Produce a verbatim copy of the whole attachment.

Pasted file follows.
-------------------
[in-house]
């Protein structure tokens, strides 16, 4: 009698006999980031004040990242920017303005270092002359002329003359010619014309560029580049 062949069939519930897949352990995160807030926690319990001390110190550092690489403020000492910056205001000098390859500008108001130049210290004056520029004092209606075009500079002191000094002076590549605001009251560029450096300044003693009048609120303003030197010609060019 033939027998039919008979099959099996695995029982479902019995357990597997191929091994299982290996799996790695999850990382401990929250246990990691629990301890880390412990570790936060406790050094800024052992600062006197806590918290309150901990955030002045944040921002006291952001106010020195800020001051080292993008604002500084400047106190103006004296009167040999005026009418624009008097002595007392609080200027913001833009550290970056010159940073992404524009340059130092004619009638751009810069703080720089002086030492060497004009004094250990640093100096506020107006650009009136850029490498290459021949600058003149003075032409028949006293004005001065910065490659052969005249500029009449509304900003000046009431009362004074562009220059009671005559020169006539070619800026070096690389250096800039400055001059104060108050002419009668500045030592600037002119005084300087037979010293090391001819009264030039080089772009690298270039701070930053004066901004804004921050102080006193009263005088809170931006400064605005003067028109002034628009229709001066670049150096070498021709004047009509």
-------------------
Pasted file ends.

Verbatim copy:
[in-house]
């Protein structure tokens, strides 16, 4: 009698006999980031004040990242920017303005270092002359002329003359010619014309560029580049 062949069939519930897949352990995160807030926690319990001390110190550092690489403020000492910056205001000098390859500008108001130049210290004056520029004092209606075009500079002191000094002076590549605001009251560029450096300044003693009048609120303003030197010609060019 033939027998039919008979099959099996695995029982479902019995357990597997191929091994299982290996799996790695999850990382401990929250246990990691629990301890880390412990570790936060406790050094800024052992600062006197806590918290309150901990955030002045944040921002006291952001106010020195800020001051080292993008604002500084400047106190103006004296009167040999005026009418624009008097002595007392609080200027913001833009550290970056010159940073992404524009340059130092004619009638751009810069703080720089002086030492060497004009004094250990640093100096506020107006650009009136850029490498290459021949600058003149003075032409028949006293004005001065910065490659052969005249500029009449509304900003000046009431009362004074562009220059009671005559020169006539070619800026070096690389250096800039400055001059104060108050002419009668500045030592600037002119005084300087037979010293090391001819009264030039080089772009690298270039701070930053004066901004804004921050102080006193009263005088809170931006400064605005003067028109002034628009229709001066670049150096070498021709004047009509």